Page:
js: E.prvAjax();

Note: This is already done in the attached version of the button-code.

You might want to remove the H1 tag from the “Headings” selector button. Another change I made was to remove the “Heading1” selector from the default Headings button code. Why? A page should really only have one <h1> tag, and it’s already provided by the node’s Title field, so except in unusual use cases, you’d never want to have this in your editor. That tag can be removed from the button very simply by dragging the “Content” text area for Headings open to see the full contents and selecting the second line for deletion. I also added a few new text buttons for <p>, <br />, and <?php tags; adding or customizing such tags is super-easy, especially if you simply add a plain text “Icon” to represent the button in the editor, as I did. If you want to add custom icons, you can supply the path to find your custom icons (e.g. a copy of the default icons, plus a few more that you create yourself; or you could replace the original icons with ones you like better. The original icons are all 20 pixels high, so match the height and your icons should look fine; for my paragraph and line-break buttons, a plain-text button suits me, but I’ve created a few alternate icons, included with the attached code.) If you choose to use alternate or extra icons, be sure to follow the directions included in the readme.txt file within the BUEditor module’s “icons” subfolder and copy all default and custom icons that you want to use to a new sub-directory under your files path.

Additional simple toolbar configurations

Export your modified button code.You can drag rows up and down to adjust the order of icons in the BUEditor toolbar. You can also modify the keyboard shortcuts linked to the buttons and make other simple modifications before saving. I would suggest that you actually save periodically and make sure that everything is still working in the “Demo” text area, especially if you are editing button code or adding new buttons.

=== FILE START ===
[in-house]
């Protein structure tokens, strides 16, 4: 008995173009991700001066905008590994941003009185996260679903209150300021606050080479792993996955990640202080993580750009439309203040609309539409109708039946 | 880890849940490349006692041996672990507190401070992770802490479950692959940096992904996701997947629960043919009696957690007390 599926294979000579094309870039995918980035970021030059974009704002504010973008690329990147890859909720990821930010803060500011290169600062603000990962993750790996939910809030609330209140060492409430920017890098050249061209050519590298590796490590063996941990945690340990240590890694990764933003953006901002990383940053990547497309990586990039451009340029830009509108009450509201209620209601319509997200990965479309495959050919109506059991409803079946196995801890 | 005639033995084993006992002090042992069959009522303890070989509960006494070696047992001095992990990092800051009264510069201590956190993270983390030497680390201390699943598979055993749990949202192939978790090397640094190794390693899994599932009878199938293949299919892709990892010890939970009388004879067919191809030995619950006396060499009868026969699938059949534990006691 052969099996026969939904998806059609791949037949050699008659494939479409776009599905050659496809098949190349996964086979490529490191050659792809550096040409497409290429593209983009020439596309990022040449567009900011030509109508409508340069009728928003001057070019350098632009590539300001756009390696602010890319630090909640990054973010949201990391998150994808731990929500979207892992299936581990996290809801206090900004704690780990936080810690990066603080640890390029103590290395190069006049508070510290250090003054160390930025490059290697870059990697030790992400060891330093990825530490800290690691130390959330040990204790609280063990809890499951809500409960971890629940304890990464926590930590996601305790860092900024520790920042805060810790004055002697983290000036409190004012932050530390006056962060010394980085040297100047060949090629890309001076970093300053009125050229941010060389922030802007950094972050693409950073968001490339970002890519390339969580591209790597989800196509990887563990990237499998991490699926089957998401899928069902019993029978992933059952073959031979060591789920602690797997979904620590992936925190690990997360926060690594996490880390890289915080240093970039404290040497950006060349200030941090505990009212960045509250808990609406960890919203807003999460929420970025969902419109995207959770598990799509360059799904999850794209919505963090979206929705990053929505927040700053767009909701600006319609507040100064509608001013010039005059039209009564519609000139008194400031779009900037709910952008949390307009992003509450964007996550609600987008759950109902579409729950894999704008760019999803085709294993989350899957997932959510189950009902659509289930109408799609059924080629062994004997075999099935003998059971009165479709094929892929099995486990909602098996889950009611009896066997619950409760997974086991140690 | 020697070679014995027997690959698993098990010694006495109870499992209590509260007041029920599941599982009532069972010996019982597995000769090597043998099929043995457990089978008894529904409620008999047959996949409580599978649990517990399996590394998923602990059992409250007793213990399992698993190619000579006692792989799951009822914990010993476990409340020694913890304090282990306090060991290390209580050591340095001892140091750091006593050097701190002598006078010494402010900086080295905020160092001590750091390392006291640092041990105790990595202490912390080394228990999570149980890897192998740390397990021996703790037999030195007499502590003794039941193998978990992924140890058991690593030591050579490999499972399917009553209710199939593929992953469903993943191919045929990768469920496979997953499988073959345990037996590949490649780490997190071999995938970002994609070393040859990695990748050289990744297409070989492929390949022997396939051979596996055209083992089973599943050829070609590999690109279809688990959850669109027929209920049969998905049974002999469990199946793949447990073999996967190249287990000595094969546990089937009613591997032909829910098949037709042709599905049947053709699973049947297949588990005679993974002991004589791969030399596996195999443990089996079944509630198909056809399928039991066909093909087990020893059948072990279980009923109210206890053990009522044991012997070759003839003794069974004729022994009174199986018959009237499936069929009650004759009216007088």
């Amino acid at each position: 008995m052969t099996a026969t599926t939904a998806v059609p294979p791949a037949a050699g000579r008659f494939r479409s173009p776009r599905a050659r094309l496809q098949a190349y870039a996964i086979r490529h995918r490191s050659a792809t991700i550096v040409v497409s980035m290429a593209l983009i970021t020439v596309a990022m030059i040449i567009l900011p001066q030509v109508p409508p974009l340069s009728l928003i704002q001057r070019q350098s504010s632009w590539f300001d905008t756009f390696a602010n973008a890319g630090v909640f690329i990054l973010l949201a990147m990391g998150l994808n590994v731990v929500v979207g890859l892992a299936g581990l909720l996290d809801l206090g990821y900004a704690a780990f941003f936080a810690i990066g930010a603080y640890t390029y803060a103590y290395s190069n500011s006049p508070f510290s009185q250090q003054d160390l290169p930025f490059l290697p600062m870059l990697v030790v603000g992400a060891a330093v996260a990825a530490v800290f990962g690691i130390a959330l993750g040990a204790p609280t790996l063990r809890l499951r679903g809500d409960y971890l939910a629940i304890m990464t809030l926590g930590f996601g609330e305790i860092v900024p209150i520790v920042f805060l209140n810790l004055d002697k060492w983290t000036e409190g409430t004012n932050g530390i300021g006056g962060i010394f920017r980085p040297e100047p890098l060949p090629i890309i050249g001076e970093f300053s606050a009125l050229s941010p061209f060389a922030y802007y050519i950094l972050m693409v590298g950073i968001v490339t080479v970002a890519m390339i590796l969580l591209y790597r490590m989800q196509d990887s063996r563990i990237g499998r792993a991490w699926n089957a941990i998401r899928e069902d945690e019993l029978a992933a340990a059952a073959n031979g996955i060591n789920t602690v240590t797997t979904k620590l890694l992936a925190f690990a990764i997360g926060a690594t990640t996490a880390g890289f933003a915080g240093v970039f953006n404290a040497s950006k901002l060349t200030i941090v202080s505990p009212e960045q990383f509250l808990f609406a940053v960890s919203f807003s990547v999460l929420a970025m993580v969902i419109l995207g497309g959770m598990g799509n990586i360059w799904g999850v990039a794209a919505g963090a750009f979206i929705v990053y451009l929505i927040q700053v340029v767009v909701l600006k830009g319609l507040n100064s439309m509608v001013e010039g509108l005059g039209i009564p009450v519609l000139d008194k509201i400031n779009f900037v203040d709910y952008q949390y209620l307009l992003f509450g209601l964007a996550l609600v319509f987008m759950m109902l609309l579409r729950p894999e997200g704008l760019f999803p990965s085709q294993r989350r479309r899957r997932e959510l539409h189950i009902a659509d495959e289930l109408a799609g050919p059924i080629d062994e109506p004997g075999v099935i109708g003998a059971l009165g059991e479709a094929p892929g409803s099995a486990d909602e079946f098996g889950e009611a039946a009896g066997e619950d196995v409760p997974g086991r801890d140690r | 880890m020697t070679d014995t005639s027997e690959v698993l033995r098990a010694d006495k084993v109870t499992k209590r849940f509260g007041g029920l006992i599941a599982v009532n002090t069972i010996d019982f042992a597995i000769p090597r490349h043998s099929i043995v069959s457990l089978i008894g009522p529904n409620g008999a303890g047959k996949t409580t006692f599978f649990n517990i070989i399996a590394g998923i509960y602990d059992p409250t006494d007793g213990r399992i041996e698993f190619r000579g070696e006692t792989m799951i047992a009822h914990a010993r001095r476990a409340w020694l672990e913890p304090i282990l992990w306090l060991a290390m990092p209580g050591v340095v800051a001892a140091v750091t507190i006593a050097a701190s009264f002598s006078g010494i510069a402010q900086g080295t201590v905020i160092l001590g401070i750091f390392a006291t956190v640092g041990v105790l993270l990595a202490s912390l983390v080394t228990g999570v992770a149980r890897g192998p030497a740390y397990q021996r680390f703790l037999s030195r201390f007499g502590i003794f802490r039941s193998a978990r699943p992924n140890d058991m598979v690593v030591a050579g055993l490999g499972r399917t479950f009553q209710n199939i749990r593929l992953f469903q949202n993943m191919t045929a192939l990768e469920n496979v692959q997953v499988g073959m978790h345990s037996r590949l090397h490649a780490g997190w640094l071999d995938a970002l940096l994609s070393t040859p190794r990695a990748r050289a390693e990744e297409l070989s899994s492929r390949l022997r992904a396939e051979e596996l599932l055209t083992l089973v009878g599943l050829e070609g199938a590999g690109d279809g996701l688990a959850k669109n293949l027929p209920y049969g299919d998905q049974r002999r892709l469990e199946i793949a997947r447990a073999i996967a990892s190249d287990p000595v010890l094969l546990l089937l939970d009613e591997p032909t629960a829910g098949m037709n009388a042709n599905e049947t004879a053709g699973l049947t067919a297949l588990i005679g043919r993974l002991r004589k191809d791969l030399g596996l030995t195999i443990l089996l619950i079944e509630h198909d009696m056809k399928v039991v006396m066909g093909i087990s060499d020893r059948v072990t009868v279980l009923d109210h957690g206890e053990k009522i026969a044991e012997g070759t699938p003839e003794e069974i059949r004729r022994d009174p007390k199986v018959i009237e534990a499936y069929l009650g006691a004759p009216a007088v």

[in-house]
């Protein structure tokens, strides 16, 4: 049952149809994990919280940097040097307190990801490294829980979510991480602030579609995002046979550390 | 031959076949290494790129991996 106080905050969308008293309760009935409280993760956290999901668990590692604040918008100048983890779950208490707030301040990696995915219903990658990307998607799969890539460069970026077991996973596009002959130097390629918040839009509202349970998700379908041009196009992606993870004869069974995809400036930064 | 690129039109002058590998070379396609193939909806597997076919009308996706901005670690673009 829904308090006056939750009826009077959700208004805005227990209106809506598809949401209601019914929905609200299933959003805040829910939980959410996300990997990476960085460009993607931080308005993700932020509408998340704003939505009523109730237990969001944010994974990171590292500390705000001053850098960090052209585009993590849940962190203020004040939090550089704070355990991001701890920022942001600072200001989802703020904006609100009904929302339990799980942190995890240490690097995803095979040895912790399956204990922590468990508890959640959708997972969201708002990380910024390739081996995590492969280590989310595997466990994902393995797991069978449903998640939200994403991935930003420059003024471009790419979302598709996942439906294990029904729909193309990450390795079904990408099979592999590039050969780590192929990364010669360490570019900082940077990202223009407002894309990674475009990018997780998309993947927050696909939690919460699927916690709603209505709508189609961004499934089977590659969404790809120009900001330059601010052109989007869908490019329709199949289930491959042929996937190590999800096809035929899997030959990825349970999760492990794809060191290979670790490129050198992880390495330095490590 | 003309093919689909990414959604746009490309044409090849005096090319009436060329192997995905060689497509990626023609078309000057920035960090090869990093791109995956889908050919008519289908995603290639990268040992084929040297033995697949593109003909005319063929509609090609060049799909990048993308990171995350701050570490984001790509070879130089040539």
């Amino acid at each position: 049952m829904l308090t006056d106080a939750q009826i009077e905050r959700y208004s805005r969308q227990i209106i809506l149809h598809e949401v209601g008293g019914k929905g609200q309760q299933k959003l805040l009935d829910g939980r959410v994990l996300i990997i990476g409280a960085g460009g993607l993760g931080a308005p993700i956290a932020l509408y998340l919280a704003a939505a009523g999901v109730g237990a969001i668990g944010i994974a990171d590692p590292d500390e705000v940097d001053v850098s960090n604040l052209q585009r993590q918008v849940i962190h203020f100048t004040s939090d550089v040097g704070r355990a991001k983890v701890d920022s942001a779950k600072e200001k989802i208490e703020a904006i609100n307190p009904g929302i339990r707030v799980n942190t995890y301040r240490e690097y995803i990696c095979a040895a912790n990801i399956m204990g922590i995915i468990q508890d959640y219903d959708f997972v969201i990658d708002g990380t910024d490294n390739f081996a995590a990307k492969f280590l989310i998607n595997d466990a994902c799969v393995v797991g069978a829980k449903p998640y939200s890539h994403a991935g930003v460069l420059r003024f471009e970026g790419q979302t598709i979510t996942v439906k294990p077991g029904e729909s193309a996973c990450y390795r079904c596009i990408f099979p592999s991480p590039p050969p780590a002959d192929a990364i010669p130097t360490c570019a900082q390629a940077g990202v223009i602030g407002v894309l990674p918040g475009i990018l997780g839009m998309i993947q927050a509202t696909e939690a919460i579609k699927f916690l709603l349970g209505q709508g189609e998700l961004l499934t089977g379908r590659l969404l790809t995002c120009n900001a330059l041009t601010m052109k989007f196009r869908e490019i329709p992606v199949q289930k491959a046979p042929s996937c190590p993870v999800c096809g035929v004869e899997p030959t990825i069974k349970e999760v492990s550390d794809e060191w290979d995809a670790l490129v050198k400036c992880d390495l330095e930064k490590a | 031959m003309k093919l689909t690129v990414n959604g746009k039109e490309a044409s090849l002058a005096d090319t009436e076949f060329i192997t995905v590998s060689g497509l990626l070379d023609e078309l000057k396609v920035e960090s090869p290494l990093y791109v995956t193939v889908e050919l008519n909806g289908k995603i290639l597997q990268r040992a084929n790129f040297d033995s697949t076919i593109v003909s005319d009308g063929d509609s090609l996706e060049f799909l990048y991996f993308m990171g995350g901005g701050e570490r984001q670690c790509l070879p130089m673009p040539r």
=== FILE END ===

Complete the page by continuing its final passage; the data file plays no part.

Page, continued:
It’s a good idea to periodically select all buttons and export your button set. To export all buttons, simply select the checkbox at the top right of the “Buttons” configuration table, which will select all checkboxes, then at the bottom of the list, select the “Export” action and click “Go”. You can also use this action selector to remove buttons with the “Delete”, copy selected buttons to another configuration of BUEditor, etc. If you don't do this, you might not notice when your custom code gets broken until you just have no icons showing up above the Demo textarea after clicking Save configuration. If you’ve got the buttons backed up, you can easily revert to a working set.

Assign the new editor(s) to suitable role(s)

Don’t forget to assign your editors to roles.admin/config/content/bueditor
Be sure to go back to the main BUEditor configuration page and select your new editor configuration to use for the appropriate roles. In this case, the “advanced” editor I set up for “Staff” needs to be assigned to all trusted roles who have access to “Full HTML”. You may also want to assign an editor for basic “Anonymous” and “Authenticated” users. Untrusted roles should probably not be allowed to add images, headings or other special tags. The included “Commenter” editor configuration is likely appropriate for your “Filtered HTML” needs, but if you add any additional buttons to be used by roles who only have access to “Filtered HTML”, be sure to make corresponding changes to the “Allowed HTML tags” in your “Text formats” configuration: